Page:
Bellingham, Whatcom County, Washington
Mission Statement - 2010:
Whatcom Fair Voting (WFV) is a non-partisan ad-hoc grassroots citizens group working to promote electoral process integrity by:
WFV meets monthly at a time selected as convenient by the people who are actively involved. Any local person is welcome who agrees to respect our meeting rules, to be non-partisan and respectful, and to support our Mission Statement.
We currently meet at .....(ask us where, since this may change from time to time.)
Moderated On-Line Discussion:
You may join the WFV on-line discussion by sending an email message
We encourage newcomers to introduce themselves to the group. If you join the email-group, please send a very brief bio to email@example.com with your name, city, interests or experiences, etc.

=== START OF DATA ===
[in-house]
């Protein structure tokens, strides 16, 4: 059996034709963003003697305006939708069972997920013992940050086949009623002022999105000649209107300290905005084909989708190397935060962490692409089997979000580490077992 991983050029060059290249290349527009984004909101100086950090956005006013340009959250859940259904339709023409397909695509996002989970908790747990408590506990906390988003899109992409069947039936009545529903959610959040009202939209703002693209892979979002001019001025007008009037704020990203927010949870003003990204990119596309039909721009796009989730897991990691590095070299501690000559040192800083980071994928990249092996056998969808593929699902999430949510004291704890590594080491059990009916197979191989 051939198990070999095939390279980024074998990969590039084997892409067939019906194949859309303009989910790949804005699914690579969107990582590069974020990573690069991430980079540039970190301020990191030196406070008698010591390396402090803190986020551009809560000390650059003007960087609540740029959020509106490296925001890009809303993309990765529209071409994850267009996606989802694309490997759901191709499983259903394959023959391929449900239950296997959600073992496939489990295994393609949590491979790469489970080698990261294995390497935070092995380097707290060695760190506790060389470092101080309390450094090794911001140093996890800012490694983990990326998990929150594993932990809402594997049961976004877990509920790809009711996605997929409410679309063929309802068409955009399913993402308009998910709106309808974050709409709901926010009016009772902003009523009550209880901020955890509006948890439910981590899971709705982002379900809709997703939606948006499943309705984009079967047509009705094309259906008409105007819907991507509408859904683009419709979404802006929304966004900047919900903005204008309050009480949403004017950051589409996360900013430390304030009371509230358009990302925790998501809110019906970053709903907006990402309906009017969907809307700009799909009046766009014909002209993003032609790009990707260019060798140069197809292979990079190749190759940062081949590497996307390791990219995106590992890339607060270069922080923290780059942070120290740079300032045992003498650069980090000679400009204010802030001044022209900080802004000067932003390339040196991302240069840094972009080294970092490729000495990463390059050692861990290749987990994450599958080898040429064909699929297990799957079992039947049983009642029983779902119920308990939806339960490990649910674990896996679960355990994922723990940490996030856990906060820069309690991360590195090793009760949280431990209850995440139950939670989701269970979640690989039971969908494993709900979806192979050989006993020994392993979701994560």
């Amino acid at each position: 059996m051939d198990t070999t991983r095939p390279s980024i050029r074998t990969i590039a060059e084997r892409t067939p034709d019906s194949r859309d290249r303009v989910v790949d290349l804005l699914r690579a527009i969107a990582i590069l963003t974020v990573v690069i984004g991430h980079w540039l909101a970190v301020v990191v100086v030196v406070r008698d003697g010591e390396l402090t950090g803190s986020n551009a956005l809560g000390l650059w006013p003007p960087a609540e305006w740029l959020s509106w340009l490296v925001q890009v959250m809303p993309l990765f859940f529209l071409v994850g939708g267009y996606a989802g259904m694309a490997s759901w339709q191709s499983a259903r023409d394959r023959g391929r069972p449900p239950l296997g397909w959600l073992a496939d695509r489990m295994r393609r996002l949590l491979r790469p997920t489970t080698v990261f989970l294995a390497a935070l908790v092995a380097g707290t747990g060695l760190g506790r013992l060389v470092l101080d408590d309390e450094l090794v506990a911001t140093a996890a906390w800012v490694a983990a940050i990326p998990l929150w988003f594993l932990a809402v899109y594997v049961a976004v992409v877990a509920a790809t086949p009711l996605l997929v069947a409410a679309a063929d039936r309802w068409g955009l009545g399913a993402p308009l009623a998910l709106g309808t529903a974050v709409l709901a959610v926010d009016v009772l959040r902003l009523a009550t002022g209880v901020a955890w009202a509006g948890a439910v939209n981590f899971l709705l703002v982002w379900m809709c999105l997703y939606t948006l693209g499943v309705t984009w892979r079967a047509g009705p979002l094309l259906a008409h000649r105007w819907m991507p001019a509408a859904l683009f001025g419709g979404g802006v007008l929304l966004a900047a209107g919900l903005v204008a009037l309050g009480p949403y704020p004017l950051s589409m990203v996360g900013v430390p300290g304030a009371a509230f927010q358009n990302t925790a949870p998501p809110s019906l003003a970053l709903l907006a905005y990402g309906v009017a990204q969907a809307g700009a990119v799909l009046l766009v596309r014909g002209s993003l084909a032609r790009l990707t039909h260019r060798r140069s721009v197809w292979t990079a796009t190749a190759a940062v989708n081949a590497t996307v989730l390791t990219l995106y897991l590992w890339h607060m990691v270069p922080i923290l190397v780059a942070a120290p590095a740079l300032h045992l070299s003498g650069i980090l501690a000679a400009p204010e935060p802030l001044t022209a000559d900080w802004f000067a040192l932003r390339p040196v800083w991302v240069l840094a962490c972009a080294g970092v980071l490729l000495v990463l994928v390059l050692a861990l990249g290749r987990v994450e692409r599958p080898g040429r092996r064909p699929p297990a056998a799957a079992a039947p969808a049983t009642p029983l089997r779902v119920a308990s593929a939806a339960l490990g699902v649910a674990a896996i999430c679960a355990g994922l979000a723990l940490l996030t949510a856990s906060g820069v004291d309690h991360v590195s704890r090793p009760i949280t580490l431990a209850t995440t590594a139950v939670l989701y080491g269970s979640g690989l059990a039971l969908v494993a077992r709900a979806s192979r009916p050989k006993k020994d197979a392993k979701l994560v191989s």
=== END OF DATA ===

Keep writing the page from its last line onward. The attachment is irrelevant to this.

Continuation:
Whatcom Fair Voting
A History and Guide for Newcomers
Whatcom Fair Voting is an informal group of individuals committed to meeting monthly and sharing responsibilities among ourselves as needed. It has no officers, dues or other income, nor status as a PAC or 501c3 or other organization. The group makes decisions by consensus.
WFV was started in Bellingham in late 2002, following a presentation by author Stephen Hill, "Fixing Elections: The Failure of America's Winner-take-all Politics," on the distortion of democracy produced by various aspects of our current voting system. Initially, the group focused on structural change options such as Instant Runoff Voting, Multi-Member Districts, and Proportional Representation--and we expect in the future to renew attention to these extremely important topics.